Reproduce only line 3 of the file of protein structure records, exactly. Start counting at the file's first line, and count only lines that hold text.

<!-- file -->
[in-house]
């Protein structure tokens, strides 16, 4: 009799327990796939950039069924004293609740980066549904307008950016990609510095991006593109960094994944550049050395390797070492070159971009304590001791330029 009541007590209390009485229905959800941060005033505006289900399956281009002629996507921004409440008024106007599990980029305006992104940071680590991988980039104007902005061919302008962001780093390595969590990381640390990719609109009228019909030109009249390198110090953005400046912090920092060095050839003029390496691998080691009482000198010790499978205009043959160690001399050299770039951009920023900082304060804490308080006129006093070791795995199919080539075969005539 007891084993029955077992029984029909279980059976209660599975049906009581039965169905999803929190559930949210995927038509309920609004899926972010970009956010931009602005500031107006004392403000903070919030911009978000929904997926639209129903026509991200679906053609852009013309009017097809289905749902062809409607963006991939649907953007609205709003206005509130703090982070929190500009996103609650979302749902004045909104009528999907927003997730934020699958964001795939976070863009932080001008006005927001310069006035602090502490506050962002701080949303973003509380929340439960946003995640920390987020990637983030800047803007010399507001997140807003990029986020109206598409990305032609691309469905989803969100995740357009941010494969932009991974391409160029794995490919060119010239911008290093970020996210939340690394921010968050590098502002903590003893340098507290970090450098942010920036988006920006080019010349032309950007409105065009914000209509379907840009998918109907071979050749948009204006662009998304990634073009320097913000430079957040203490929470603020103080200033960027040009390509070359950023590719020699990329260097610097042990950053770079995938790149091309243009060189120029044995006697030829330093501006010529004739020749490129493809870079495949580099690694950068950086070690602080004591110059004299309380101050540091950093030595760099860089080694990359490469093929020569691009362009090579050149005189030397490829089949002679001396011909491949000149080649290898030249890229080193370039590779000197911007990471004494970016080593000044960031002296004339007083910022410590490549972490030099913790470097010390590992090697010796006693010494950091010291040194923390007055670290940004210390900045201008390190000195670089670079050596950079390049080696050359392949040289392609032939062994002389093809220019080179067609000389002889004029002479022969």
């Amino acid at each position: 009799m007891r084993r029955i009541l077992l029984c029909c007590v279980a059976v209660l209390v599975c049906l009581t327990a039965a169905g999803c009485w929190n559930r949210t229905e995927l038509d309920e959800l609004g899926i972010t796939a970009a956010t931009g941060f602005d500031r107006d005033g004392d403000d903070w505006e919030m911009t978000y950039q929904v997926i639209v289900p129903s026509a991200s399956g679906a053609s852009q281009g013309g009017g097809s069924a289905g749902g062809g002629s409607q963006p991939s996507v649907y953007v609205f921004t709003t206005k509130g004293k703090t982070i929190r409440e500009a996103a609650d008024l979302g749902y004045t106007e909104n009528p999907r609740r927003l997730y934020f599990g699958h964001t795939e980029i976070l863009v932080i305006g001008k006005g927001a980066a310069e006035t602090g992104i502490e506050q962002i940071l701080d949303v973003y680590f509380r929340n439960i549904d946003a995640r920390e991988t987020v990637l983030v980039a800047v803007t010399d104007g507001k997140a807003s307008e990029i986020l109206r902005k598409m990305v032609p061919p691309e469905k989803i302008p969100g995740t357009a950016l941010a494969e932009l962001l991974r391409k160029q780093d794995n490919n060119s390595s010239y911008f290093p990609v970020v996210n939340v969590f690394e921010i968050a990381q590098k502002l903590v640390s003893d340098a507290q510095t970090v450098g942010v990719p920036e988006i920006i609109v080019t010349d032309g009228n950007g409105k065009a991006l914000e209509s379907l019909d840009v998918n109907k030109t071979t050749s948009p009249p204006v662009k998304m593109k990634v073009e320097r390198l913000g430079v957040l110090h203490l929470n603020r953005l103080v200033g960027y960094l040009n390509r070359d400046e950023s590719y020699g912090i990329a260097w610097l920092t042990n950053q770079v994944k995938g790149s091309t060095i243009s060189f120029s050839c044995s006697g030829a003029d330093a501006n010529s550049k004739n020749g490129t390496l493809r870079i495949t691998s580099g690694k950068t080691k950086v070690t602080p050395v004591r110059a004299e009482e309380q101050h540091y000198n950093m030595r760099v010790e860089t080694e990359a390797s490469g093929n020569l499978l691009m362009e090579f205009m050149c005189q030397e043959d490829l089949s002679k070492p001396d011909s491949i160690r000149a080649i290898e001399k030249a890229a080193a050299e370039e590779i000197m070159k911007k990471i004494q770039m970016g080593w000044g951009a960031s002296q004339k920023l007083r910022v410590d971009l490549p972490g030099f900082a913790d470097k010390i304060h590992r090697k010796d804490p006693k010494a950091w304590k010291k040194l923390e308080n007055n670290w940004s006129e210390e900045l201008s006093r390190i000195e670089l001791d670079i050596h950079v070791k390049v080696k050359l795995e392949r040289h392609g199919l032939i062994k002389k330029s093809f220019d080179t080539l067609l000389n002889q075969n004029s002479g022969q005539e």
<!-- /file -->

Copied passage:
């Amino acid at each position: 009799m007891r084993r029955i009541l077992l029984c029909c007590v279980a059976v209660l209390v599975c049906l009581t327990a039965a169905g999803c009485w929190n559930r949210t229905e995927l038509d309920e959800l609004g899926i972010t796939a970009a956010t931009g941060f602005d500031r107006d005033g004392d403000d903070w505006e919030m911009t978000y950039q929904v997926i639209v289900p129903s026509a991200s399956g679906a053609s852009q281009g013309g009017g097809s069924a289905g749902g062809g002629s409607q963006p991939s996507v649907y953007v609205f921004t709003t206005k509130g004293k703090t982070i929190r409440e500009a996103a609650d008024l979302g749902y004045t106007e909104n009528p999907r609740r927003l997730y934020f599990g699958h964001t795939e980029i976070l863009v932080i305006g001008k006005g927001a980066a310069e006035t602090g992104i502490e506050q962002i940071l701080d949303v973003y680590f509380r929340n439960i549904d946003a995640r920390e991988t987020v990637l983030v980039a800047v803007t010399d104007g507001k997140a807003s307008e990029i986020l109206r902005k598409m990305v032609p061919p691309e469905k989803i302008p969100g995740t357009a950016l941010a494969e932009l962001l991974r391409k160029q780093d794995n490919n060119s390595s010239y911008f290093p990609v970020v996210n939340v969590f690394e921010i968050a990381q590098k502002l903590v640390s003893d340098a507290q510095t970090v450098g942010v990719p920036e988006i920006i609109v080019t010349d032309g009228n950007g409105k065009a991006l914000e209509s379907l019909d840009v998918n109907k030109t071979t050749s948009p009249p204006v662009k998304m593109k990634v073009e320097r390198l913000g430079v957040l110090h203490l929470n603020r953005l103080v200033g960027y960094l040009n390509r070359d400046e950023s590719y020699g912090i990329a260097w610097l920092t042990n950053q770079v994944k995938g790149s091309t060095i243009s060189f120029s050839c044995s006697g030829a003029d330093a501006n010529s550049k004739n020749g490129t390496l493809r870079i495949t691998s580099g690694k950068t080691k950086v070690t602080p050395v004591r110059a004299e009482e309380q101050h540091y000198n950093m030595r760099v010790e860089t080694e990359a390797s490469g093929n020569l499978l691009m362009e090579f205009m050149c005189q030397e043959d490829l089949s002679k070492p001396d011909s491949i160690r000149a080649i290898e001399k030249a890229a080193a050299e370039e590779i000197m070159k911007k990471i004494q770039m970016g080593w000044g951009a960031s002296q004339k920023l007083r910022v410590d971009l490549p972490g030099f900082a913790d470097k010390i304060h590992r090697k010796d804490p006693k010494a950091w304590k010291k040194l923390e308080n007055n670290w940004s006129e210390e900045l201008s006093r390190i000195e670089l001791d670079i050596h950079v070791k390049v080696k050359l795995e392949r040289h392609g199919l032939i062994k002389k330029s093809f220019d080179t080539l067609l000389n002889q075969n004029s002479g022969q005539e």